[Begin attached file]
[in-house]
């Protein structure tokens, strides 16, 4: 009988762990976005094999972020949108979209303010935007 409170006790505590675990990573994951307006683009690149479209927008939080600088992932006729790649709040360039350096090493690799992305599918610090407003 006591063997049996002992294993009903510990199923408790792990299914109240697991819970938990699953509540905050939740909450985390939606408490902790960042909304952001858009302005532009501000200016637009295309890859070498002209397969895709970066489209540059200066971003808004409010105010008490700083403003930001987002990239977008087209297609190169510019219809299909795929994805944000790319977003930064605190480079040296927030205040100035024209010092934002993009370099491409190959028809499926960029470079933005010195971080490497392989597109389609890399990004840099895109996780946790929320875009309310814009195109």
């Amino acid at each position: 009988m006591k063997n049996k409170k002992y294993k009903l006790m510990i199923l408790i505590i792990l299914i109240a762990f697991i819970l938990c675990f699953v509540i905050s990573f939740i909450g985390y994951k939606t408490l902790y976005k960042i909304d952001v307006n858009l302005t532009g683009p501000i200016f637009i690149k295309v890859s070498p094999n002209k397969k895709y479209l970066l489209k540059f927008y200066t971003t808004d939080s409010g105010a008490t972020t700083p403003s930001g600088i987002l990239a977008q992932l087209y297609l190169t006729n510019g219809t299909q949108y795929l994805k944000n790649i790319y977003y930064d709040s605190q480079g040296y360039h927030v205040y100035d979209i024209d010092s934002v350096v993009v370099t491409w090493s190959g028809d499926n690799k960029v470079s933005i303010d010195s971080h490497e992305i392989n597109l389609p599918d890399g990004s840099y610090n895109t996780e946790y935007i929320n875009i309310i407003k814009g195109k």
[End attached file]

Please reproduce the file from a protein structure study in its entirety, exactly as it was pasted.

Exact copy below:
[in-house]
């Protein structure tokens, strides 16, 4: 009988762990976005094999972020949108979209303010935007 409170006790505590675990990573994951307006683009690149479209927008939080600088992932006729790649709040360039350096090493690799992305599918610090407003 006591063997049996002992294993009903510990199923408790792990299914109240697991819970938990699953509540905050939740909450985390939606408490902790960042909304952001858009302005532009501000200016637009295309890859070498002209397969895709970066489209540059200066971003808004409010105010008490700083403003930001987002990239977008087209297609190169510019219809299909795929994805944000790319977003930064605190480079040296927030205040100035024209010092934002993009370099491409190959028809499926960029470079933005010195971080490497392989597109389609890399990004840099895109996780946790929320875009309310814009195109």
């Amino acid at each position: 009988m006591k063997n049996k409170k002992y294993k009903l006790m510990i199923l408790i505590i792990l299914i109240a762990f697991i819970l938990c675990f699953v509540i905050s990573f939740i909450g985390y994951k939606t408490l902790y976005k960042i909304d952001v307006n858009l302005t532009g683009p501000i200016f637009i690149k295309v890859s070498p094999n002209k397969k895709y479209l970066l489209k540059f927008y200066t971003t808004d939080s409010g105010a008490t972020t700083p403003s930001g600088i987002l990239a977008q992932l087209y297609l190169t006729n510019g219809t299909q949108y795929l994805k944000n790649i790319y977003y930064d709040s605190q480079g040296y360039h927030v205040y100035d979209i024209d010092s934002v350096v993009v370099t491409w090493s190959g028809d499926n690799k960029v470079s933005i303010d010195s971080h490497e992305i392989n597109l389609p599918d890399g990004s840099y610090n895109t996780e946790y935007i929320n875009i309310i407003k814009g195109k």